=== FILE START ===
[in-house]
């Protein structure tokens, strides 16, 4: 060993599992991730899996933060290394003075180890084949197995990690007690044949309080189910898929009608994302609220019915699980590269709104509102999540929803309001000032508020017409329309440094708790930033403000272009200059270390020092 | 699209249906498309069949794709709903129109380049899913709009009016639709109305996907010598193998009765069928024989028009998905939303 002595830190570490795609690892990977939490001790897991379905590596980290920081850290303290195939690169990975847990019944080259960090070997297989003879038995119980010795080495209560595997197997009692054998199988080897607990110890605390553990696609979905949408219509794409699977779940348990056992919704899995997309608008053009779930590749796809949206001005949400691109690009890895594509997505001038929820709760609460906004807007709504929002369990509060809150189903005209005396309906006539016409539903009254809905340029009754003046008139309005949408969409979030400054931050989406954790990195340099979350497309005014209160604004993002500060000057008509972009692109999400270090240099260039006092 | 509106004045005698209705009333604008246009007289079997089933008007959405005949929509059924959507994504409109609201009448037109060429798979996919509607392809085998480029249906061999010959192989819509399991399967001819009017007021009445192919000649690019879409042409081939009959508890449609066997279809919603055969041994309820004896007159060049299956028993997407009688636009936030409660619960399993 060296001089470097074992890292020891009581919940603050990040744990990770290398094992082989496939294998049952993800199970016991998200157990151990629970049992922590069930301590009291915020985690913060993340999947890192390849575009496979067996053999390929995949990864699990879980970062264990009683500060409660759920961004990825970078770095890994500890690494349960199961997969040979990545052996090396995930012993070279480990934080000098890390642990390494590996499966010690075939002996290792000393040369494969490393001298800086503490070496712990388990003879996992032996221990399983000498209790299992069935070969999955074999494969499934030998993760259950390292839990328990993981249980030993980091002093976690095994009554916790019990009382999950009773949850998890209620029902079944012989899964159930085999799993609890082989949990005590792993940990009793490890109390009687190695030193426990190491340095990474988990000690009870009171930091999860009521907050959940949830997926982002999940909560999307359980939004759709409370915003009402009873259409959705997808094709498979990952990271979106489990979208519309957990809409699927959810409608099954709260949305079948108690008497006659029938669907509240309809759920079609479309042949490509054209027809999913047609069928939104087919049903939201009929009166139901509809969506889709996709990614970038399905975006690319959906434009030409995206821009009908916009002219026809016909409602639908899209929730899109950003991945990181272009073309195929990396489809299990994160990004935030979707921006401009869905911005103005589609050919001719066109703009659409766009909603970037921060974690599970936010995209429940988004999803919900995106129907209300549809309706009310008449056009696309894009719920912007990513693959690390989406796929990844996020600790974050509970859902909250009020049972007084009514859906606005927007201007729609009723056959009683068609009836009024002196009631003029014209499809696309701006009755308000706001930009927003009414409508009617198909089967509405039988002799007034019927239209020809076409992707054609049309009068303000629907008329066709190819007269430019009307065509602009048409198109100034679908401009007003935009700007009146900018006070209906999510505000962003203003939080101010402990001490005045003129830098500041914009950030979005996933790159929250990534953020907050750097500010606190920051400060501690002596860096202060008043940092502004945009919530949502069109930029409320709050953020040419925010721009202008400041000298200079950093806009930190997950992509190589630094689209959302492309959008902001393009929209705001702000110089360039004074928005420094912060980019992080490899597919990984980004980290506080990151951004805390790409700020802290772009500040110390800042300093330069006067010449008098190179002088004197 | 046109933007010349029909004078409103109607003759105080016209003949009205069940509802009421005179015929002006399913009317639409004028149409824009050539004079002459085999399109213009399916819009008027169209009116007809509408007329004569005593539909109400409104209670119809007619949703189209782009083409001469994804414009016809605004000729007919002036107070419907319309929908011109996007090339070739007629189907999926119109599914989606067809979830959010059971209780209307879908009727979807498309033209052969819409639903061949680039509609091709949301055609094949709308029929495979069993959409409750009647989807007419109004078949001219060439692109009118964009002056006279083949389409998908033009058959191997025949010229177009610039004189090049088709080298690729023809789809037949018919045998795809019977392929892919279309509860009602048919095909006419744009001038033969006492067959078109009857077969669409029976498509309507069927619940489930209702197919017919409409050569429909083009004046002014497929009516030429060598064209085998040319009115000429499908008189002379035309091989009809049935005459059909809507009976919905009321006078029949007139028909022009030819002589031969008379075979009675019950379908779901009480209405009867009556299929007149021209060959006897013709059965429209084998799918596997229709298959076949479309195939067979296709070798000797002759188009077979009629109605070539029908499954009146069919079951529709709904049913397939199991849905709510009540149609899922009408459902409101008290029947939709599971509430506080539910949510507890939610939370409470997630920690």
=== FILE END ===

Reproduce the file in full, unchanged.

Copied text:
[in-house]
């Protein structure tokens, strides 16, 4: 060993599992991730899996933060290394003075180890084949197995990690007690044949309080189910898929009608994302609220019915699980590269709104509102999540929803309001000032508020017409329309440094708790930033403000272009200059270390020092 | 699209249906498309069949794709709903129109380049899913709009009016639709109305996907010598193998009765069928024989028009998905939303 002595830190570490795609690892990977939490001790897991379905590596980290920081850290303290195939690169990975847990019944080259960090070997297989003879038995119980010795080495209560595997197997009692054998199988080897607990110890605390553990696609979905949408219509794409699977779940348990056992919704899995997309608008053009779930590749796809949206001005949400691109690009890895594509997505001038929820709760609460906004807007709504929002369990509060809150189903005209005396309906006539016409539903009254809905340029009754003046008139309005949408969409979030400054931050989406954790990195340099979350497309005014209160604004993002500060000057008509972009692109999400270090240099260039006092 | 509106004045005698209705009333604008246009007289079997089933008007959405005949929509059924959507994504409109609201009448037109060429798979996919509607392809085998480029249906061999010959192989819509399991399967001819009017007021009445192919000649690019879409042409081939009959508890449609066997279809919603055969041994309820004896007159060049299956028993997407009688636009936030409660619960399993 060296001089470097074992890292020891009581919940603050990040744990990770290398094992082989496939294998049952993800199970016991998200157990151990629970049992922590069930301590009291915020985690913060993340999947890192390849575009496979067996053999390929995949990864699990879980970062264990009683500060409660759920961004990825970078770095890994500890690494349960199961997969040979990545052996090396995930012993070279480990934080000098890390642990390494590996499966010690075939002996290792000393040369494969490393001298800086503490070496712990388990003879996992032996221990399983000498209790299992069935070969999955074999494969499934030998993760259950390292839990328990993981249980030993980091002093976690095994009554916790019990009382999950009773949850998890209620029902079944012989899964159930085999799993609890082989949990005590792993940990009793490890109390009687190695030193426990190491340095990474988990000690009870009171930091999860009521907050959940949830997926982002999940909560999307359980939004759709409370915003009402009873259409959705997808094709498979990952990271979106489990979208519309957990809409699927959810409608099954709260949305079948108690008497006659029938669907509240309809759920079609479309042949490509054209027809999913047609069928939104087919049903939201009929009166139901509809969506889709996709990614970038399905975006690319959906434009030409995206821009009908916009002219026809016909409602639908899209929730899109950003991945990181272009073309195929990396489809299990994160990004935030979707921006401009869905911005103005589609050919001719066109703009659409766009909603970037921060974690599970936010995209429940988004999803919900995106129907209300549809309706009310008449056009696309894009719920912007990513693959690390989406796929990844996020600790974050509970859902909250009020049972007084009514859906606005927007201007729609009723056959009683068609009836009024002196009631003029014209499809696309701006009755308000706001930009927003009414409508009617198909089967509405039988002799007034019927239209020809076409992707054609049309009068303000629907008329066709190819007269430019009307065509602009048409198109100034679908401009007003935009700007009146900018006070209906999510505000962003203003939080101010402990001490005045003129830098500041914009950030979005996933790159929250990534953020907050750097500010606190920051400060501690002596860096202060008043940092502004945009919530949502069109930029409320709050953020040419925010721009202008400041000298200079950093806009930190997950992509190589630094689209959302492309959008902001393009929209705001702000110089360039004074928005420094912060980019992080490899597919990984980004980290506080990151951004805390790409700020802290772009500040110390800042300093330069006067010449008098190179002088004197 | 046109933007010349029909004078409103109607003759105080016209003949009205069940509802009421005179015929002006399913009317639409004028149409824009050539004079002459085999399109213009399916819009008027169209009116007809509408007329004569005593539909109400409104209670119809007619949703189209782009083409001469994804414009016809605004000729007919002036107070419907319309929908011109996007090339070739007629189907999926119109599914989606067809979830959010059971209780209307879908009727979807498309033209052969819409639903061949680039509609091709949301055609094949709308029929495979069993959409409750009647989807007419109004078949001219060439692109009118964009002056006279083949389409998908033009058959191997025949010229177009610039004189090049088709080298690729023809789809037949018919045998795809019977392929892919279309509860009602048919095909006419744009001038033969006492067959078109009857077969669409029976498509309507069927619940489930209702197919017919409409050569429909083009004046002014497929009516030429060598064209085998040319009115000429499908008189002379035309091989009809049935005459059909809507009976919905009321006078029949007139028909022009030819002589031969008379075979009675019950379908779901009480209405009867009556299929007149021209060959006897013709059965429209084998799918596997229709298959076949479309195939067979296709070798000797002759188009077979009629109605070539029908499954009146069919079951529709709904049913397939199991849905709510009540149609899922009408459902409101008290029947939709599971509430506080539910949510507890939610939370409470997630920690």